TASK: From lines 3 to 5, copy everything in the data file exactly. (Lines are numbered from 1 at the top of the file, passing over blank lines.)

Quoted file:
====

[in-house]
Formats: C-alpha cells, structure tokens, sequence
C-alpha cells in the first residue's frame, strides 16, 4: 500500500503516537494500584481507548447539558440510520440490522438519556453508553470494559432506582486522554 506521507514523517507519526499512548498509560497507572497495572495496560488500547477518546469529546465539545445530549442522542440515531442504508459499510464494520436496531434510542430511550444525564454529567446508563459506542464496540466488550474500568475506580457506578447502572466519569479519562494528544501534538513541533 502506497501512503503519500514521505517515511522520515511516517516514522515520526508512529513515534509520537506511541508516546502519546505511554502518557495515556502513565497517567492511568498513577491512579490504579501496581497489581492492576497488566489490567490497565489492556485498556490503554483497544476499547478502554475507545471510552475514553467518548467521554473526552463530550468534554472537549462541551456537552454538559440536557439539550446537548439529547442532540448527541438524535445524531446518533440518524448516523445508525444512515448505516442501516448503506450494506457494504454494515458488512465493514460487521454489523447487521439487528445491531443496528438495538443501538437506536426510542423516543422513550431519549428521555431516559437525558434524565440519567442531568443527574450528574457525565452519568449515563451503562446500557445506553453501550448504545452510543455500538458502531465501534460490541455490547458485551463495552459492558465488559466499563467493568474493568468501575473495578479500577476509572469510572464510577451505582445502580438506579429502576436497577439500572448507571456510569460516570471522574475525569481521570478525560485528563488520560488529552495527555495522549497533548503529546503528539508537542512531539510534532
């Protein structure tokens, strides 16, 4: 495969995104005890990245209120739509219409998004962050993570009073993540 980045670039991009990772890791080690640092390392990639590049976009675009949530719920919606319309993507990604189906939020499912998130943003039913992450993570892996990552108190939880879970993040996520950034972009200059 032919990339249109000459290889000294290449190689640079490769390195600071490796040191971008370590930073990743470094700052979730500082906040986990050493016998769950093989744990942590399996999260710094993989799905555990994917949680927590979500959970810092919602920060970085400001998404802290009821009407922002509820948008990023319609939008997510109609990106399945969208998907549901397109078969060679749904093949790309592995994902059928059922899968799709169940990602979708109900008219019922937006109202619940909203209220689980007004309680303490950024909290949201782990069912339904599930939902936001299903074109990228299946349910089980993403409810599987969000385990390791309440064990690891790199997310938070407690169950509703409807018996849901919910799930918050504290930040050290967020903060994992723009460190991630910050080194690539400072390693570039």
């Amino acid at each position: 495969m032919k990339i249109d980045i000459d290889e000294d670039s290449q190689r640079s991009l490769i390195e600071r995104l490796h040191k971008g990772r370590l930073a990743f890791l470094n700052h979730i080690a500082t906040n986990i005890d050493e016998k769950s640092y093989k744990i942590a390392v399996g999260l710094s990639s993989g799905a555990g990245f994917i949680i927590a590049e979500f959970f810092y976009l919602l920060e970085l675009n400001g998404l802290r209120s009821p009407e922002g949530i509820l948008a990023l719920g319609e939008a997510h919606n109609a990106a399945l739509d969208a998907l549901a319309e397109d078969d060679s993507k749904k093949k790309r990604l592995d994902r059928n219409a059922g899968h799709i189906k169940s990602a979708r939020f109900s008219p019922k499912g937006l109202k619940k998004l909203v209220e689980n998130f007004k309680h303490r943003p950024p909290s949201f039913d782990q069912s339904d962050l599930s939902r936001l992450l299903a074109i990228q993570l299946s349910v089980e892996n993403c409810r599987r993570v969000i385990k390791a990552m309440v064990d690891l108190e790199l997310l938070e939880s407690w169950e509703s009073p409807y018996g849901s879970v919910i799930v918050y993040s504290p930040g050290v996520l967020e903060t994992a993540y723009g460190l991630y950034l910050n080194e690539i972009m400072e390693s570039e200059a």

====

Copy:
C-alpha cells in the first residue's frame, strides 16, 4: 500500500503516537494500584481507548447539558440510520440490522438519556453508553470494559432506582486522554 506521507514523517507519526499512548498509560497507572497495572495496560488500547477518546469529546465539545445530549442522542440515531442504508459499510464494520436496531434510542430511550444525564454529567446508563459506542464496540466488550474500568475506580457506578447502572466519569479519562494528544501534538513541533 502506497501512503503519500514521505517515511522520515511516517516514522515520526508512529513515534509520537506511541508516546502519546505511554502518557495515556502513565497517567492511568498513577491512579490504579501496581497489581492492576497488566489490567490497565489492556485498556490503554483497544476499547478502554475507545471510552475514553467518548467521554473526552463530550468534554472537549462541551456537552454538559440536557439539550446537548439529547442532540448527541438524535445524531446518533440518524448516523445508525444512515448505516442501516448503506450494506457494504454494515458488512465493514460487521454489523447487521439487528445491531443496528438495538443501538437506536426510542423516543422513550431519549428521555431516559437525558434524565440519567442531568443527574450528574457525565452519568449515563451503562446500557445506553453501550448504545452510543455500538458502531465501534460490541455490547458485551463495552459492558465488559466499563467493568474493568468501575473495578479500577476509572469510572464510577451505582445502580438506579429502576436497577439500572448507571456510569460516570471522574475525569481521570478525560485528563488520560488529552495527555495522549497533548503529546503528539508537542512531539510534532
């Protein structure tokens, strides 16, 4: 495969995104005890990245209120739509219409998004962050993570009073993540 980045670039991009990772890791080690640092390392990639590049976009675009949530719920919606319309993507990604189906939020499912998130943003039913992450993570892996990552108190939880879970993040996520950034972009200059 032919990339249109000459290889000294290449190689640079490769390195600071490796040191971008370590930073990743470094700052979730500082906040986990050493016998769950093989744990942590399996999260710094993989799905555990994917949680927590979500959970810092919602920060970085400001998404802290009821009407922002509820948008990023319609939008997510109609990106399945969208998907549901397109078969060679749904093949790309592995994902059928059922899968799709169940990602979708109900008219019922937006109202619940909203209220689980007004309680303490950024909290949201782990069912339904599930939902936001299903074109990228299946349910089980993403409810599987969000385990390791309440064990690891790199997310938070407690169950509703409807018996849901919910799930918050504290930040050290967020903060994992723009460190991630910050080194690539400072390693570039």
């Amino acid at each position: 495969m032919k990339i249109d980045i000459d290889e000294d670039s290449q190689r640079s991009l490769i390195e600071r995104l490796h040191k971008g990772r370590l930073a990743f890791l470094n700052h979730i080690a500082t906040n986990i005890d050493e016998k769950s640092y093989k744990i942590a390392v399996g999260l710094s990639s993989g799905a555990g990245f994917i949680i927590a590049e979500f959970f810092y976009l919602l920060e970085l675009n400001g998404l802290r209120s009821p009407e922002g949530i509820l948008a990023l719920g319609e939008a997510h919606n109609a990106a399945l739509d969208a998907l549901a319309e397109d078969d060679s993507k749904k093949k790309r990604l592995d994902r059928n219409a059922g899968h799709i189906k169940s990602a979708r939020f109900s008219p019922k499912g937006l109202k619940k998004l909203v209220e689980n998130f007004k309680h303490r943003p950024p909290s949201f039913d782990q069912s339904d962050l599930s939902r936001l992450l299903a074109i990228q993570l299946s349910v089980e892996n993403c409810r599987r993570v969000i385990k390791a990552m309440v064990d690891l108190e790199l997310l938070e939880s407690w169950e509703s009073p409807y018996g849901s879970v919910i799930v918050y993040s504290p930040g050290v996520l967020e903060t994992a993540y723009g460190l991630y950034l910050n080194e690539i972009m400072e390693s570039e200059a």